A Finnish party girl falls in love with an Iranian refugee in “Aurora,” an enjoyable dramedy from helmer-writer Miia Tervo. Unspooling during snowy winter in rugged Finnish Lapland, the exuberant narrative cleverly exploits the location and unconventional characters to add something fresh to familiar romantic comedy beats. Despite its raucous surface and frequently risqué Finnish culture jokes, the film is suffused with tenderness and melancholy. Moreover, it poignantly addresses some big themes — including the plight of asylum seekers and female alcoholism — while capturing the feelings of restlessness derived from being stuck in a remote place with a lack of opportunity. After opening the recent Göteborg Film Festival, it will make its U.S. premiere at SXSW in March.
Like her namesake, the northern lights, the eponymous twentysomething is a force of nature. Aurora (Mimosa Williamo, in a go-for-broke performance) is a wild, commitment-phobic, good-time girl with a drinking problem that she denies. She’s fed up with her unsatisfying life as a low-paid nail technician in Rovaniemi, better known as the arctic hometown of Santa Claus; she wants to go to Norway, where she hears that giving colonics will bring in big bucks. But her bankrupt, alcoholic father (Hannu-Pekka Björkman) is entering rehab for the umpteenth time and the bank has repossessed their apartment and worldly goods, so she must bunk in with best friend Kinky (Oona Airola) while figuring out a way to fund her move.
Also in dire need of a place to stay is the Iranian refugee Darien (Amir Escandari, the Iranian-born, Finland-based writer-director of “Pixadores,” here exercising a compelling charm in his acting debut) and his sweet young daughter Azar (Ela Yildrim). While they luck into temporary accommodation with a compassionate doctor (Ria Kataja) and her grumpy husband (Chike Ohanwe, especially good), Darien learns that the fastest road to permanent residency lies through marriage.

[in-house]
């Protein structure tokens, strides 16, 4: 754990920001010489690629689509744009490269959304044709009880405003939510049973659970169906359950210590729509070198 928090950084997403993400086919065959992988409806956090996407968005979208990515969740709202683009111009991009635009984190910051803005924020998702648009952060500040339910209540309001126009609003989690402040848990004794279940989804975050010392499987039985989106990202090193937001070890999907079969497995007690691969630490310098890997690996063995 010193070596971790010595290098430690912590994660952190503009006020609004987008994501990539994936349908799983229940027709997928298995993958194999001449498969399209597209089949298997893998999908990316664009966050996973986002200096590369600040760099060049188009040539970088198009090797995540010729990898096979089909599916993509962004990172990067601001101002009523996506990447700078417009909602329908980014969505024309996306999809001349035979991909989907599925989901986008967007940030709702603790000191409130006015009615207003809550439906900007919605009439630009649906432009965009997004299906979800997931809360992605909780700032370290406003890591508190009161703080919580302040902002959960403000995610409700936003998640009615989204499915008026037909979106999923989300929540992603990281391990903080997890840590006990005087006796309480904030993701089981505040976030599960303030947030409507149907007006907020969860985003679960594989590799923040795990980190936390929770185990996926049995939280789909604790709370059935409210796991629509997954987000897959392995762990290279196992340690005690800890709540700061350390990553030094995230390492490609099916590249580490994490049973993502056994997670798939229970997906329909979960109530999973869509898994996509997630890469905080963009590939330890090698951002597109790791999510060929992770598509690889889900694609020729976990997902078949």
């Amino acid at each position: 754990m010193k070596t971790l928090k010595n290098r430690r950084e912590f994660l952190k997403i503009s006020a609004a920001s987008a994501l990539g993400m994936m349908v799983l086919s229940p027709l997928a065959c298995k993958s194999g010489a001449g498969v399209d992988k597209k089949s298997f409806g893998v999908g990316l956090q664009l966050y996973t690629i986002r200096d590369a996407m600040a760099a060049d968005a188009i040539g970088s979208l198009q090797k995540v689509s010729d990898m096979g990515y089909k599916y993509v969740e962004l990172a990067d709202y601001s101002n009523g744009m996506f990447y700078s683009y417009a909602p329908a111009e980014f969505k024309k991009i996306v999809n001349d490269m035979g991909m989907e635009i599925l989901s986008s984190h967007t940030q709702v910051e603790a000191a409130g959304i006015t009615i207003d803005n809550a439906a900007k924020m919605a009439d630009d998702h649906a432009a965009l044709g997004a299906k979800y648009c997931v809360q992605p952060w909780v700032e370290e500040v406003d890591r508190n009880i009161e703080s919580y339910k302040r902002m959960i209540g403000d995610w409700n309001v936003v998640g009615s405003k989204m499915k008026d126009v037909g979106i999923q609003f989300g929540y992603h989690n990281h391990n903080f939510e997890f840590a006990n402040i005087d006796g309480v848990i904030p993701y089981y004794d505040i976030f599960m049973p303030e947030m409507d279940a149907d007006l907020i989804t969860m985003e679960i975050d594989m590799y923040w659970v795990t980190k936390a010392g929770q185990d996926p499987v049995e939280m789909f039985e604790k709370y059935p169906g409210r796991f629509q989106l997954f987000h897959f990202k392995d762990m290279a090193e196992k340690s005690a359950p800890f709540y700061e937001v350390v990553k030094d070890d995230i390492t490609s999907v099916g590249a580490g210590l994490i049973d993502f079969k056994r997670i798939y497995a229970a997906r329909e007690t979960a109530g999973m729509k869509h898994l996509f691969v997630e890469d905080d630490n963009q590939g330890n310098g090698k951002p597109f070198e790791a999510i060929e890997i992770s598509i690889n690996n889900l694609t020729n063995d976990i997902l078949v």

When Aurora and Darien, both at their most desperate, accidentally meet at a local hot dog stand, the fateful encounter leads to an agreement of sorts: In return for a significant sum of euros, Aurora will help him find a wife — and educate him about Finnish women to boot. Of course, her unlikely suggestions represent temporary obstacles to what viewers recognize as the natural romantic-comedy solution, but as pictured by Tervo, they are a lot of fun to watch, particularly Darien’s near-miss wedding with a dignified Karelian elder.
As Darien and Aurora both stubbornly resist the chemistry between them, Darien takes up with a do-gooder artisan whose unusual millinery creations would not be out of place in Dr. Seuss’ “500 Hats of Bartholomew Cubbins,” and who just might provide the solution to his problems. But genre rules win out and eventually the right couple navigates their way through the pitfalls of loss and alcoholism into true love.
Tervo’s brassy, feminist screenplay benefits from her knowledge of life in her native Lapland, where the women are strong and outspoken, and as apt to knock back a few too many drinks as their male counterparts. The salty, non-PC dialogue includes some good jokes (“What’s the first thing the Finnish soldier does after returning from the Winter War? Make love to his wife. What’s the second thing? Make love to his wife again. What’s the third thing? Take off his skies.”) and some unusual terms of endearment. She also makes smart use of well-chosen music to communicate unspoken depths of feeling as well as to delineate cultural specificity.
Charismatic star Williamo proves herself more than game as she totters through ice and snow clad in mini-skirts and high heels. International casting agents should also take note of her good looks and fluent English. The flavorsome lensing by Arsen Sarkisiants combines arctic grit with icy lyricism, while the colorful production design adds further notes of fun.